They would then parade the festooned bush around the village, collecting pennies on the way. In the end, they would burn the bush and spend their pennies.
Cherry Blossom Transom pattern 33.5 x 18 inches. This size would fit above a doorway and could also hang at the top of a window frame. Instructions for adjusting the pattern size before printing are supplied in the PDF download. Custom sizes available on request.
It’s April and everywhere across the northern hemisphere, Cherry Blossom trees are blooming. Here in Ireland Herbert Park in Dublin has the largest number of trees in the capital. They are also visible in St Stephens Green, Trinity College and the Botanic Gardens.
The country most famous for these beautiful trees would have to be Japan. Here every spring “Hanami” is celebrated with outdoor festivals, picnics and parties. These take place during both day and night time under the blooming trees. This tradition dates back as far as the 8th century and is very much the highlight of the Japanese calendar.
Stained Glass PDF Pattern Information
Downloadable PDF pattern prints actual size 33.5 inches x 18 inches, ( 853 mm x 458 mm ) across nine pages. Instructions are included for enlarging the pattern to your required size when printing. You will need Adobe Acrobat Reader to print this pattern.
Saint Patrick’s Day will soon be upon us once again. Last year, marked the beginning of the pandemic and the cancellation of all the parades. While there will be some virtual celebrations this year we can still only hold out hope for the future. So to try and mark the day this year I have designed this Triquetra Claddagh Pattern. The hands of friendship are holding the heart, which shows love to form the central part of the design. The crown for loyalty sits above the heart and a circle intertwined with shamrock and Triquetra knots frames the picture. Click the link to view more Stained Glass Patterns
Claddagh A Brief History
The Claddagh is one of Ireland’s most recognized international symbols. Originating from the small County Galway fishing village of the same name in Ireland. Countless myths and legends surrounding the origins of the first ring dating as far back as 1700. Credit for the design generally goes to Richard Joyce, a local silversmith. Sometimes used for friendship, “Claddagh” rings are more popular as engagement and wedding rings. Generally, these are the modern meanings of how to wear the ring.
Right-handed with the point of the heart toward the fingertips shows the wearer is “single”. If the heart is pointing to the wrist of the right-hand the meaning is “in a relationship”.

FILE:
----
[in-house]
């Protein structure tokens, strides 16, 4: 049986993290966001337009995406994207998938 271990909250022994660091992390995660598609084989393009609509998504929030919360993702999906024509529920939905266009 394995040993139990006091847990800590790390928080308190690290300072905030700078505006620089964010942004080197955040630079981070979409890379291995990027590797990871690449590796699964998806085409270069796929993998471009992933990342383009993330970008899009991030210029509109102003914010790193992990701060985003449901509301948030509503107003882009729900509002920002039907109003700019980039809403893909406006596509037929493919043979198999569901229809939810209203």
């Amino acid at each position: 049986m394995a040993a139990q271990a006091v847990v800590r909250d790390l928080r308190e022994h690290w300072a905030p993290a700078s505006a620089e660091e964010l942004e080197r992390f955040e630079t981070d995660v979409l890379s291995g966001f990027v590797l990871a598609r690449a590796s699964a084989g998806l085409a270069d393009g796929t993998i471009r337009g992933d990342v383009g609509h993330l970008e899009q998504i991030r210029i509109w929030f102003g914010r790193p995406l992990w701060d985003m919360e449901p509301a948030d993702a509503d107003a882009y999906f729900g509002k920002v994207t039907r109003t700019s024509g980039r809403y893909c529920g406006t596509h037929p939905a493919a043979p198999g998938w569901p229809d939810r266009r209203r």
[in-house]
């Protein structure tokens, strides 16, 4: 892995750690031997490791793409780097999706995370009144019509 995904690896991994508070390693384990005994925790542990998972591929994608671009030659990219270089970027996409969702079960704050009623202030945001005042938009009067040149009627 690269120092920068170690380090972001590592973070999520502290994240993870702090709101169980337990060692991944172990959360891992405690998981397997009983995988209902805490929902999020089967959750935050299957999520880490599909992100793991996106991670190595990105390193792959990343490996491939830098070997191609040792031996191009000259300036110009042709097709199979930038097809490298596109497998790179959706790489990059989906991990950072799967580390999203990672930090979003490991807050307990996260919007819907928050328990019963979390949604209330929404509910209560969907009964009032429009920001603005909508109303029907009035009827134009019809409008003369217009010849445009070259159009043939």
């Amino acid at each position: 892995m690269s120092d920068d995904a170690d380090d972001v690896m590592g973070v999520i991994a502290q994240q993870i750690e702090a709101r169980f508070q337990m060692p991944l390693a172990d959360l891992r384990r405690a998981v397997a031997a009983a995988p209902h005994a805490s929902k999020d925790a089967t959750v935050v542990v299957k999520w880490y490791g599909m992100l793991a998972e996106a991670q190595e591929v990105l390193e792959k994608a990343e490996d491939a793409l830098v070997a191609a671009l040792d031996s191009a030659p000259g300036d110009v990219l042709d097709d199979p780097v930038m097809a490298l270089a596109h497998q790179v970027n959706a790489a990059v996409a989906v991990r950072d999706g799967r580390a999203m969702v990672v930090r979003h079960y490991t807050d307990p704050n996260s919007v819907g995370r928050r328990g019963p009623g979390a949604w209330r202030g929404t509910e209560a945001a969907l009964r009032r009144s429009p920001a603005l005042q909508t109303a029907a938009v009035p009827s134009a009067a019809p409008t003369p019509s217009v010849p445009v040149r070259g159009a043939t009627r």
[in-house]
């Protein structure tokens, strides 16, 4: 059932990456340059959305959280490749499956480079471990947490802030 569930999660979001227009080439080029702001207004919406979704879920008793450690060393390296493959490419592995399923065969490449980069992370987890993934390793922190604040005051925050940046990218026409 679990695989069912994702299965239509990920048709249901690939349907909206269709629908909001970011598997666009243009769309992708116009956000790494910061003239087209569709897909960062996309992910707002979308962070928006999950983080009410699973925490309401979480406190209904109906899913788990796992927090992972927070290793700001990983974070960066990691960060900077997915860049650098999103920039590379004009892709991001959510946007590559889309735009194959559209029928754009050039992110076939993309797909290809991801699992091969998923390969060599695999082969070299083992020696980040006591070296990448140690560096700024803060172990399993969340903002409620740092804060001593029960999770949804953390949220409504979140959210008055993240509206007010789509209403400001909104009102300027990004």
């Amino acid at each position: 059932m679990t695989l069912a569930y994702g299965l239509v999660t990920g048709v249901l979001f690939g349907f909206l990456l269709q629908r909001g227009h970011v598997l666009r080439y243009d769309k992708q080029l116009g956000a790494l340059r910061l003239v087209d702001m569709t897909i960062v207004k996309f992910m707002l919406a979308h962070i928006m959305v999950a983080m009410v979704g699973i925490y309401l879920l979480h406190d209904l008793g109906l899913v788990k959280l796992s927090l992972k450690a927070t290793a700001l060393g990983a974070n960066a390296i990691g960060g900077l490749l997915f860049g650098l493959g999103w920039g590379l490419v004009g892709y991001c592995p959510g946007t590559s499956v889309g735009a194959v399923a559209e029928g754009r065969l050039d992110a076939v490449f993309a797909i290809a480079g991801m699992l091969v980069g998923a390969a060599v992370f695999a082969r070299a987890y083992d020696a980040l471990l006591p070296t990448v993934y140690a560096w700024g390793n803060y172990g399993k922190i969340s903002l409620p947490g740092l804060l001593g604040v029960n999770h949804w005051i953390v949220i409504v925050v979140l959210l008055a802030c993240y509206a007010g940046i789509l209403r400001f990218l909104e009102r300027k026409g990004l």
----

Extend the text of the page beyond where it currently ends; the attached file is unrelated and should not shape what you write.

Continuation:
Left-handed with the point of the heart toward the fingertips shows the wearer to be “engaged”. If the heart is pointing to the wrist of the left hand the meaning is “marriage”.
Stained glass Pattern Information
A 540 mm ( approx 21.25 inches) square pattern with a circular option and border pieces if required.
Downloadable PDF pattern prints actual size 21.25 inches x 21.25 inches, ( 540 mm x 540 mm ) across six pages. Instructions supplied for enlarging the pattern to your required size when printing. You will need “Adobe Acrobat Reader” to print this pattern.
Finishing up this Slade Poppies panel now after adding more blooms on both sides the picture is starting to emerge, really feels like it is coming together now. I still have the seed pods and some flower centres to do but for now, I am concentrating on the remaining flowers.
Nearly there now, just have the last three flowers to do.Once every piece is cut I will then commence foiling, making any further adjustments as I proceed. The next process would be the first solder on the front of the panel. Panel is then very carefully turned over and the first solder repeated on the rear. I would then add the 12 mm zinc framing before doing the final bead soldering of all the seams. The panel would then have to be thoroughly cleaned before the patina can be applied. Acetone can be very useful in preparing the Zinc prior to application.
Here is the completed panel, lit from behind by daylight. I am really pleased with the way this has turned out, it is so nice to be able to bring a project to fruition so long after the initial idea.
Slade Poppies pattern prints full size 34.5″ x 23″ ( 880 mm x 590 mm ) on twelve sheets of A4 paper. Alternatively, you can take the PDF file to a print shop and have it printed on one sheet of paper. I can provide custom sizes and adjustments if required. Thank you for your time and interest in my work.
For those of you that are interested in the symbolism and meanings of poppies click here